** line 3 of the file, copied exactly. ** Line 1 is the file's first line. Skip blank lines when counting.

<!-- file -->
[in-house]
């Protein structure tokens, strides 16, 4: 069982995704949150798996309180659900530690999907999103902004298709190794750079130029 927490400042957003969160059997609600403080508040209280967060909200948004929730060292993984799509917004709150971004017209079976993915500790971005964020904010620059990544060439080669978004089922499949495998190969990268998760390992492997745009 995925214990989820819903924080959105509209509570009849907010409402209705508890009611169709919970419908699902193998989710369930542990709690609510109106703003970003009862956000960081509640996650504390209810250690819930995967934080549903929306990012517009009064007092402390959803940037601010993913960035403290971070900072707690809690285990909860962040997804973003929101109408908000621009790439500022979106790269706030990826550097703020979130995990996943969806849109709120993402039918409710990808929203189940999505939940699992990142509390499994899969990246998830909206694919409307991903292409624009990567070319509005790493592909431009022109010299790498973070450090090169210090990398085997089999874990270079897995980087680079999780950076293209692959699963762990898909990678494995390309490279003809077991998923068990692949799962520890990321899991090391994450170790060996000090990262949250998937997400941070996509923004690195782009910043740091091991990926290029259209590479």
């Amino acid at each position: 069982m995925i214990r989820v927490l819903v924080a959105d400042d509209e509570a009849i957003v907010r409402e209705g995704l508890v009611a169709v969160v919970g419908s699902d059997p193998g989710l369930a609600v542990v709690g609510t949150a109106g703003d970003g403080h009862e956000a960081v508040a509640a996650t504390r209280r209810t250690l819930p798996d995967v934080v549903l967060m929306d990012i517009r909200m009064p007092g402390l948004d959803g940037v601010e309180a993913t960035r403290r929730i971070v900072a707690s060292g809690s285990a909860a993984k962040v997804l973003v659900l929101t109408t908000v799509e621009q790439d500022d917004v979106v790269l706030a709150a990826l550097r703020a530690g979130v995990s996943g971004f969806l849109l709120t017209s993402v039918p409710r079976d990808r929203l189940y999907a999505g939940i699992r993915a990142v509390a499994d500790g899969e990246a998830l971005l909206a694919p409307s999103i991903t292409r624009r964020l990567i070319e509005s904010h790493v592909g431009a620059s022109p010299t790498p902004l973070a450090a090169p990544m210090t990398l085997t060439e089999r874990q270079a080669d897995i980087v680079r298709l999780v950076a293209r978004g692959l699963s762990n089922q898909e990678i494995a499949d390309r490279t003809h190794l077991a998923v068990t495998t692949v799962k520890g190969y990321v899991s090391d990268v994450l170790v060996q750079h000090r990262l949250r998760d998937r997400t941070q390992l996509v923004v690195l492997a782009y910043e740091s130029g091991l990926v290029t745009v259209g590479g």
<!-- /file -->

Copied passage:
């Amino acid at each position: 069982m995925i214990r989820v927490l819903v924080a959105d400042d509209e509570a009849i957003v907010r409402e209705g995704l508890v009611a169709v969160v919970g419908s699902d059997p193998g989710l369930a609600v542990v709690g609510t949150a109106g703003d970003g403080h009862e956000a960081v508040a509640a996650t504390r209280r209810t250690l819930p798996d995967v934080v549903l967060m929306d990012i517009r909200m009064p007092g402390l948004d959803g940037v601010e309180a993913t960035r403290r929730i971070v900072a707690s060292g809690s285990a909860a993984k962040v997804l973003v659900l929101t109408t908000v799509e621009q790439d500022d917004v979106v790269l706030a709150a990826l550097r703020a530690g979130v995990s996943g971004f969806l849109l709120t017209s993402v039918p409710r079976d990808r929203l189940y999907a999505g939940i699992r993915a990142v509390a499994d500790g899969e990246a998830l971005l909206a694919p409307s999103i991903t292409r624009r964020l990567i070319e509005s904010h790493v592909g431009a620059s022109p010299t790498p902004l973070a450090a090169p990544m210090t990398l085997t060439e089999r874990q270079a080669d897995i980087v680079r298709l999780v950076a293209r978004g692959l699963s762990n089922q898909e990678i494995a499949d390309r490279t003809h190794l077991a998923v068990t495998t692949v799962k520890g190969y990321v899991s090391d990268v994450l170790v060996q750079h000090r990262l949250r998760d998937r997400t941070q390992l996509v923004v690195l492997a782009y910043e740091s130029g091991l990926v290029t745009v259209g590479g």